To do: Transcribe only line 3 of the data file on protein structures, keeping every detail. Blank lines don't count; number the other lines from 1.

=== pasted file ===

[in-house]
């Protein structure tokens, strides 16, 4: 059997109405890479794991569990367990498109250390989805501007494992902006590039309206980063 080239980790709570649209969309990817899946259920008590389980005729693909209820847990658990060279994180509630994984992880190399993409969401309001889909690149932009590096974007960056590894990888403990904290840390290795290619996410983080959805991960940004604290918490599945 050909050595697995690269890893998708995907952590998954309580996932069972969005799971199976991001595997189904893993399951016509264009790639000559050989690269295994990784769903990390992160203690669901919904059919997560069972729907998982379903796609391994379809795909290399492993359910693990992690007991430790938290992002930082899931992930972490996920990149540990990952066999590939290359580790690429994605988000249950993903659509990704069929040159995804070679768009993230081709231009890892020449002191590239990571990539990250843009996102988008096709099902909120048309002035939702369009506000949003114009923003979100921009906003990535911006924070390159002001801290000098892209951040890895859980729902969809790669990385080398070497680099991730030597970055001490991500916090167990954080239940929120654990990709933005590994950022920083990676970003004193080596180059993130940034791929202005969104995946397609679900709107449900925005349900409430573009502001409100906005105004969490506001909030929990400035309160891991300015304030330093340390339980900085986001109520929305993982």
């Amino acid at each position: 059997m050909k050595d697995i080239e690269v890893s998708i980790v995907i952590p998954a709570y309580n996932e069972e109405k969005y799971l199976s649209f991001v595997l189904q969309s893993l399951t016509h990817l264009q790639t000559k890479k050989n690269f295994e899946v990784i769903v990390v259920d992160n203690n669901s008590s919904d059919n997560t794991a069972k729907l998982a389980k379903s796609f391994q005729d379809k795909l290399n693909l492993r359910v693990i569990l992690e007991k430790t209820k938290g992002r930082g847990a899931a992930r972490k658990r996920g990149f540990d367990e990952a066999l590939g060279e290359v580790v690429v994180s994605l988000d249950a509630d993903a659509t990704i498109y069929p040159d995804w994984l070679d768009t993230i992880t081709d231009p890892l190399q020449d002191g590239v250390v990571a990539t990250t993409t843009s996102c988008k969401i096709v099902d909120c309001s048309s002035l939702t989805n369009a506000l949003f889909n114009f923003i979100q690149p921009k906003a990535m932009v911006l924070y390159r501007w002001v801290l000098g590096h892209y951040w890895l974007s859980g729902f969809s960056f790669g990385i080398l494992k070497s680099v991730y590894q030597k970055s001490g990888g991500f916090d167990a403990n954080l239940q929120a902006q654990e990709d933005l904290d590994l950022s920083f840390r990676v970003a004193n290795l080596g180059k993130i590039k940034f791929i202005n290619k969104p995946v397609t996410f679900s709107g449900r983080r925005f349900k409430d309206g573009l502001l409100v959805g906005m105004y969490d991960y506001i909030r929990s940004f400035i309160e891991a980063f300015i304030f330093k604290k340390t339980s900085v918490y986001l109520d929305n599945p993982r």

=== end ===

């Amino acid at each position: 059997m050909k050595d697995i080239e690269v890893s998708i980790v995907i952590p998954a709570y309580n996932e069972e109405k969005y799971l199976s649209f991001v595997l189904q969309s893993l399951t016509h990817l264009q790639t000559k890479k050989n690269f295994e899946v990784i769903v990390v259920d992160n203690n669901s008590s919904d059919n997560t794991a069972k729907l998982a389980k379903s796609f391994q005729d379809k795909l290399n693909l492993r359910v693990i569990l992690e007991k430790t209820k938290g992002r930082g847990a899931a992930r972490k658990r996920g990149f540990d367990e990952a066999l590939g060279e290359v580790v690429v994180s994605l988000d249950a509630d993903a659509t990704i498109y069929p040159d995804w994984l070679d768009t993230i992880t081709d231009p890892l190399q020449d002191g590239v250390v990571a990539t990250t993409t843009s996102c988008k969401i096709v099902d909120c309001s048309s002035l939702t989805n369009a506000l949003f889909n114009f923003i979100q690149p921009k906003a990535m932009v911006l924070y390159r501007w002001v801290l000098g590096h892209y951040w890895l974007s859980g729902f969809s960056f790669g990385i080398l494992k070497s680099v991730y590894q030597k970055s001490g990888g991500f916090d167990a403990n954080l239940q929120a902006q654990e990709d933005l904290d590994l950022s920083f840390r990676v970003a004193n290795l080596g180059k993130i590039k940034f791929i202005n290619k969104p995946v397609t996410f679900s709107g449900r983080r925005f349900k409430d309206g573009l502001l409100v959805g906005m105004y969490d991960y506001i909030r929990s940004f400035i309160e891991a980063f300015i304030f330093k604290k340390t339980s900085v918490y986001l109520d929305n599945p993982r």